What is Not Oppression
Many unit owners feel slighted by a board carrying out any one of its wide array of functions. Condominium residents who are thinking of claiming relief from oppression often compare their situation to cases in which a court found conduct to be oppressive. However, when considering whether to bring a claim relief from oppression, it is just as important to review circumstances courts do not consider to be oppressive. A series of recent judgments offers guidance on the subject.

The lesson to be drawn from the case of Ryan v York Condominium Corporation No. 340 is that board ineptitude is not the same as oppression. The owner took his condominium to court after his unit was rendered uninhabitable for years due to mould caused by the condominium's longstanding water penetration issues. Justice Perell ordered the condominium to pay the owner almost $70,000 in damages after concluding it was "patently not reasonable" for it to fail to fix a decades-old water penetration problem, breaching its repair obligations under the Condominium Act. However, the judge stopped short of labelling the corporation's conduct oppressive, noting that both parties essentially agreed that there was a need for action on the water infiltration problem. The board had tried to solve the issue. The board's "conduct was ineffective until recently, but it was not abusive or oppressive," Justice Perell added.

Meanwhile, two decisions involving commercial activity suggest judges will look kindly on condominium corporations where allegations of oppression arise because the condominium is enforcing its rules, bylaws and other corporation documents.

In the 2012 case of TSCC No. 1633 v. Baghai Development Limited, the Court of Appeal sided with the board of a Toronto condominium seeking to ban a grocery store from displaying its merchandise on the sidewalk. The lease between the store (a tenant) and the unit owner expressly allowed for this. The practise went on for some years before the condominium sought to remove the display. The condominium argued the practice violated both its declaration and bylaws.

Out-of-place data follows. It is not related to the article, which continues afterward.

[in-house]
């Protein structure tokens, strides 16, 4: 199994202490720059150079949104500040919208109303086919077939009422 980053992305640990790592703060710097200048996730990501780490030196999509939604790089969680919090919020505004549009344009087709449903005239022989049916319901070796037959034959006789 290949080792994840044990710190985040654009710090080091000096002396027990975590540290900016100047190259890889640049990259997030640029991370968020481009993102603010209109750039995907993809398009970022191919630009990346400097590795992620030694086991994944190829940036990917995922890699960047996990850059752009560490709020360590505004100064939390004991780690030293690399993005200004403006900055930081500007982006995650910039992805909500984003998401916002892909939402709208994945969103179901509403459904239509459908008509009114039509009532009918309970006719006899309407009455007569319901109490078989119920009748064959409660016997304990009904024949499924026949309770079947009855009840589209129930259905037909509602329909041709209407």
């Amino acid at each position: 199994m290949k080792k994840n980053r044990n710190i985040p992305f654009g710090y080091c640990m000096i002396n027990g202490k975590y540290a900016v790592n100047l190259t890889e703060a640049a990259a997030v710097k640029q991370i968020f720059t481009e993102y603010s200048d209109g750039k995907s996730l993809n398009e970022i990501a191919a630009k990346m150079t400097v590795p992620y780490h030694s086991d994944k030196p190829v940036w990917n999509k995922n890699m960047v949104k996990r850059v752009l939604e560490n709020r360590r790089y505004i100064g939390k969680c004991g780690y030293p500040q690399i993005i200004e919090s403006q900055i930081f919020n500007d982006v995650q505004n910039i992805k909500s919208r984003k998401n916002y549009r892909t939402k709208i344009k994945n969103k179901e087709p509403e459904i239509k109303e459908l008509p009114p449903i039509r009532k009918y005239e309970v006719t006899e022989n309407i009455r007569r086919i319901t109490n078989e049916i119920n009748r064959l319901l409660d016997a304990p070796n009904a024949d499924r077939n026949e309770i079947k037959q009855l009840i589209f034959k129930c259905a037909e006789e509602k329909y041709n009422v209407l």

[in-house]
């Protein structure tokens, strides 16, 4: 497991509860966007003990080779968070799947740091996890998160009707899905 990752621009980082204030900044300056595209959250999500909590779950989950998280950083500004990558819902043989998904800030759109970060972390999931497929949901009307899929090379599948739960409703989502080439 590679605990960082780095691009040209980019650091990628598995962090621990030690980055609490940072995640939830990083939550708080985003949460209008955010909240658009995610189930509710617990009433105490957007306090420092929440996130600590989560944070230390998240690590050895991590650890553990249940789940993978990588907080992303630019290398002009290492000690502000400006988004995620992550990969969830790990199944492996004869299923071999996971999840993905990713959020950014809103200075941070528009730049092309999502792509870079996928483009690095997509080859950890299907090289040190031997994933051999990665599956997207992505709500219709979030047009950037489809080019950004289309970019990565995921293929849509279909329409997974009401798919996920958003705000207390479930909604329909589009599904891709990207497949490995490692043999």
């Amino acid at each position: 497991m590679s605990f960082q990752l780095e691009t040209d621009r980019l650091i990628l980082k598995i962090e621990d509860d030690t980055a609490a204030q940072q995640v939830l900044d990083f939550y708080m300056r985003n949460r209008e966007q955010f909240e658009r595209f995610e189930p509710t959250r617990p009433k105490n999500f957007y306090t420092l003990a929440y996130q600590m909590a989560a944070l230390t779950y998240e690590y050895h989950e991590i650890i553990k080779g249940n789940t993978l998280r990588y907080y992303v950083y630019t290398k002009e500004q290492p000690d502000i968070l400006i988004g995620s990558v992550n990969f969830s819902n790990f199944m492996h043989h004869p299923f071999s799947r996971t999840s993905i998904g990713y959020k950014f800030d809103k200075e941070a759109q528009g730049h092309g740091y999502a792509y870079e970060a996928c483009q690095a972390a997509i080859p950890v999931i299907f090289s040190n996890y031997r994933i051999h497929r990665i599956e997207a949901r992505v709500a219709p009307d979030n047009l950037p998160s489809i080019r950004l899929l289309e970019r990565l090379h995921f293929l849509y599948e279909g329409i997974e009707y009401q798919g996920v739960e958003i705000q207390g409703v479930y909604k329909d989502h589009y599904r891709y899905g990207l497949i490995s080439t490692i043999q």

The store and its landlord – the unit owner – responded by bringing an application for relief from oppression. They claimed the condominium had earlier agreed with the practise. The Court of Appeal held there was no permanent waiver of the condominium's rights and permitted the condominium corporation to enforce its rules.

In MTCC No. 1272 v. Beach Development (Phase II) Corporation, the Court of Appeal ruled that the oppression remedy was not available to condominium owners who felt shortchanged by the lack of a cost-sharing agreement with their original developer, which had retained the ground f loor on a freehold basis for lease to commercial and retail establishments. The situation was not oppressive. Instead, it was held to be a business decision properly disclosed to owners in the original disclosure documents.

The Future of the Oppression Remedy
Although this article focuses on applications brought by unit owners, the oppression remedy can help condominium corporations. In another recent decision, Toronto Standard Condominium Corporation No. 2051 v. Georgian Clairlea Inc. et al, the Court of Appeal granted the condominium corporation relief from oppression by significantly reducing the value of mortgages that the developer had registered against corporation units.

We are likely just beginning to see the ways in which this tool will shape the condominium industry. There is no doubt that as more judicial decisions come down, the breadth and power of this tool will come into focus.

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Summer 2020